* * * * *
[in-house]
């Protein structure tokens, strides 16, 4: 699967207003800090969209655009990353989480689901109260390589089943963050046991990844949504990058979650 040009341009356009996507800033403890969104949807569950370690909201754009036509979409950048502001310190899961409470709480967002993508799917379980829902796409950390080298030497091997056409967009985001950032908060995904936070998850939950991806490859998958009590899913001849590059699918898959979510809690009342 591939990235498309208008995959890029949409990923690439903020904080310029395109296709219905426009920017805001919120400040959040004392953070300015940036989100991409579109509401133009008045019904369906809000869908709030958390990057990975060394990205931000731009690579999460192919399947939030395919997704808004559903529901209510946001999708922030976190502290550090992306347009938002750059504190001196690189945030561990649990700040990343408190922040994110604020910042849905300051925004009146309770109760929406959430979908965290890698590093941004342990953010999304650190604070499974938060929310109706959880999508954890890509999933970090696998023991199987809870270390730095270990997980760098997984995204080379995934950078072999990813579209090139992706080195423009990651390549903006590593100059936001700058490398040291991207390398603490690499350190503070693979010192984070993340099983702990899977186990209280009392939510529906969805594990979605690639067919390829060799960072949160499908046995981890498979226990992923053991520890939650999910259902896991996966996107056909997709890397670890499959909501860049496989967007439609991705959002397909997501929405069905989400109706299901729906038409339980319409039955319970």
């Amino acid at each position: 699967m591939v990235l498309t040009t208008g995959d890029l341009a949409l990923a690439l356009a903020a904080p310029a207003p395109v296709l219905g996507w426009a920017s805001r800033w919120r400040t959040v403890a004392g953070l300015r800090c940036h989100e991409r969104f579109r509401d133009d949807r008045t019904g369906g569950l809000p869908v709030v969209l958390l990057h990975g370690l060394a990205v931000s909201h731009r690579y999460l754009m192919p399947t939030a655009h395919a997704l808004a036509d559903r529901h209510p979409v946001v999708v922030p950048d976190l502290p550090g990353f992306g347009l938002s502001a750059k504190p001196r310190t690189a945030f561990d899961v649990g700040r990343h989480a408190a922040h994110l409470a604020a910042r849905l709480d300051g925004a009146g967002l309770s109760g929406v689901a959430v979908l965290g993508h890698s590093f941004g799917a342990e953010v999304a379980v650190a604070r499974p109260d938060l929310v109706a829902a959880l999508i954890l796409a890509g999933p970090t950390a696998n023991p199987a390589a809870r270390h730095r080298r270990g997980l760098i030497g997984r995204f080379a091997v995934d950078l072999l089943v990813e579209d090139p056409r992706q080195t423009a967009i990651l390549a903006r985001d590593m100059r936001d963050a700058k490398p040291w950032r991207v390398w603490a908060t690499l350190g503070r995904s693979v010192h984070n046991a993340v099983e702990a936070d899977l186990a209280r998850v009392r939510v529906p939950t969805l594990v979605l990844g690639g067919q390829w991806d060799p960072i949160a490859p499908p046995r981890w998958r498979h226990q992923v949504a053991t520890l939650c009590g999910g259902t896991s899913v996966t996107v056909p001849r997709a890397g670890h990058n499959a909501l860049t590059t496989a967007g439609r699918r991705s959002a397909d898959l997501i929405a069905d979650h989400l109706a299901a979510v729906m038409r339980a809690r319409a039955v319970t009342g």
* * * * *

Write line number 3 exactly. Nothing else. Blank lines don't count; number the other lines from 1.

């Amino acid at each position: 699967m591939v990235l498309t040009t208008g995959d890029l341009a949409l990923a690439l356009a903020a904080p310029a207003p395109v296709l219905g996507w426009a920017s805001r800033w919120r400040t959040v403890a004392g953070l300015r800090c940036h989100e991409r969104f579109r509401d133009d949807r008045t019904g369906g569950l809000p869908v709030v969209l958390l990057h990975g370690l060394a990205v931000s909201h731009r690579y999460l754009m192919p399947t939030a655009h395919a997704l808004a036509d559903r529901h209510p979409v946001v999708v922030p950048d976190l502290p550090g990353f992306g347009l938002s502001a750059k504190p001196r310190t690189a945030f561990d899961v649990g700040r990343h989480a408190a922040h994110l409470a604020a910042r849905l709480d300051g925004a009146g967002l309770s109760g929406v689901a959430v979908l965290g993508h890698s590093f941004g799917a342990e953010v999304a379980v650190a604070r499974p109260d938060l929310v109706a829902a959880l999508i954890l796409a890509g999933p970090t950390a696998n023991p199987a390589a809870r270390h730095r080298r270990g997980l760098i030497g997984r995204f080379a091997v995934d950078l072999l089943v990813e579209d090139p056409r992706q080195t423009a967009i990651l390549a903006r985001d590593m100059r936001d963050a700058k490398p040291w950032r991207v390398w603490a908060t690499l350190g503070r995904s693979v010192h984070n046991a993340v099983e702990a936070d899977l186990a209280r998850v009392r939510v529906p939950t969805l594990v979605l990844g690639g067919q390829w991806d060799p960072i949160a490859p499908p046995r981890w998958r498979h226990q992923v949504a053991t520890l939650c009590g999910g259902t896991s899913v996966t996107v056909p001849r997709a890397g670890h990058n499959a909501l860049t590059t496989a967007g439609r699918r991705s959002a397909d898959l997501i929405a069905d979650h989400l109706a299901a979510v729906m038409r339980a809690r319409a039955v319970t009342g």